After much experimentation, Mattheij rewrote the software (several times in fact) to accomplish a variety of basic tasks. At its core, the system takes images from a webcam and feeds them to a neural network to do the classification. Of course, the neural net needs to be "trained" by showing it lots of images, and telling it what those images represent. Mattheij's breakthrough was allowing the machine to effectively train itself, with guidance: Running pieces through allows the system to take its own photos, make a guess, and build on that guess. As long as Mattheij corrects the incorrect guesses, he ends up with a decent (and self-reinforcing) corpus of training data. As the machine continues running, it can rack up more training, allowing it to recognize a broad variety of pieces on the fly.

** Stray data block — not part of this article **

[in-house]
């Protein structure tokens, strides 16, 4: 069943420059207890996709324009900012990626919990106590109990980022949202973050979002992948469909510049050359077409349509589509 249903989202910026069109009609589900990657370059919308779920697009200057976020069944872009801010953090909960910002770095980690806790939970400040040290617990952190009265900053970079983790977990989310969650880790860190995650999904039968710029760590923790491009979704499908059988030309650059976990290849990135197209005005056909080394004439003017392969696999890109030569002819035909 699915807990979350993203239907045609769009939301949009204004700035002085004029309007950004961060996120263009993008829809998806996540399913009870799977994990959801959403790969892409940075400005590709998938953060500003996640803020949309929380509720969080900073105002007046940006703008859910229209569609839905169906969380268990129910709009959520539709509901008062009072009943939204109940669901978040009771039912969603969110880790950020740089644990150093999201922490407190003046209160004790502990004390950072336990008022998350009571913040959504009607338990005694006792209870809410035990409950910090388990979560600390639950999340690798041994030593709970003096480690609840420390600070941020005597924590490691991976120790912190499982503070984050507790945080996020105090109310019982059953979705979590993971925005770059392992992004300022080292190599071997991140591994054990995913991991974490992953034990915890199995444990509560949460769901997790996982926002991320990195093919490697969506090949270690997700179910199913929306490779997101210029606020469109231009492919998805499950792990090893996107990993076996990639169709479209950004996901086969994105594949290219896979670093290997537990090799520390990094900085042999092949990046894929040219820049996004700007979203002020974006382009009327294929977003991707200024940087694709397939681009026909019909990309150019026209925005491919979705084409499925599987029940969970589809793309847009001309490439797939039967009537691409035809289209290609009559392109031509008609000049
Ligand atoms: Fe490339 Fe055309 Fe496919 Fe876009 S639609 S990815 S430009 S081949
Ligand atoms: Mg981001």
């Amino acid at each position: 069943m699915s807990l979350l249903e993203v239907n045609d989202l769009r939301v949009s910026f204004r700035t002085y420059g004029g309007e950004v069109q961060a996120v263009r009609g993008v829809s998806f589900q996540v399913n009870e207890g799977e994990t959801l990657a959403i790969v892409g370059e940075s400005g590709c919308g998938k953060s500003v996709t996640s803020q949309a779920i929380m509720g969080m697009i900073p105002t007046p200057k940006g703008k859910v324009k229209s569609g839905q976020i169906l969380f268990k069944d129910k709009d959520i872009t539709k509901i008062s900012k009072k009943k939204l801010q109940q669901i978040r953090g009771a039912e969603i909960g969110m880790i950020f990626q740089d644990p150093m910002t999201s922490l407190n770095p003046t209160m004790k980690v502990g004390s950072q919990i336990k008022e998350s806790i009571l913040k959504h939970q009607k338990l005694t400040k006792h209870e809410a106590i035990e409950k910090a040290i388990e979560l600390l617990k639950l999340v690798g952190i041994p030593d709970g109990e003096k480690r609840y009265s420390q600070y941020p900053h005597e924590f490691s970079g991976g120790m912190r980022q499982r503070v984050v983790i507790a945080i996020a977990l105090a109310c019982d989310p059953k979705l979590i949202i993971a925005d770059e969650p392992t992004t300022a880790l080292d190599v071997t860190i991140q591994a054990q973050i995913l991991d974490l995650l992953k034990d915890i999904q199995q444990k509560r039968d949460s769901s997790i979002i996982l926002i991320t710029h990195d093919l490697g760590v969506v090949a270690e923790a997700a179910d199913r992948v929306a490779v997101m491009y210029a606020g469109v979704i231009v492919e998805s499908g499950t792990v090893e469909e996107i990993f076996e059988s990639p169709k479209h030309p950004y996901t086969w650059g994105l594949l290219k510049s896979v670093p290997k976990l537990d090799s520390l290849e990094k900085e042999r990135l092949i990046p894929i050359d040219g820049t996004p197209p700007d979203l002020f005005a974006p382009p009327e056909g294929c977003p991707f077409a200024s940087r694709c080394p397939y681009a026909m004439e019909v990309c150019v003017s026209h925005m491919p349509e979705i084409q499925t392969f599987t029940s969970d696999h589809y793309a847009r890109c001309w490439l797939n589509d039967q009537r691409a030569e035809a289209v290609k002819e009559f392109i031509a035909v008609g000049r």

Here's another video, focusing on how the pieces move on conveyer belts (running at slow speed so puny humans can follow). You can also see the air jets in action:

In an email interview, Mattheij told Mental Floss that the system currently sorts LEGO bricks into more than 50 categories. It can also be run in a color-sorting mode to bin the parts across 12 color groups. (Thus at present you'd likely do a two-pass sort on the bricks: once for shape, then a separate pass for color.) He continues to refine the system, with a focus on making its recognition abilities faster. At some point down the line, he plans to make the software portion open source. You're on your own as far as building conveyer belts, bins, and so forth.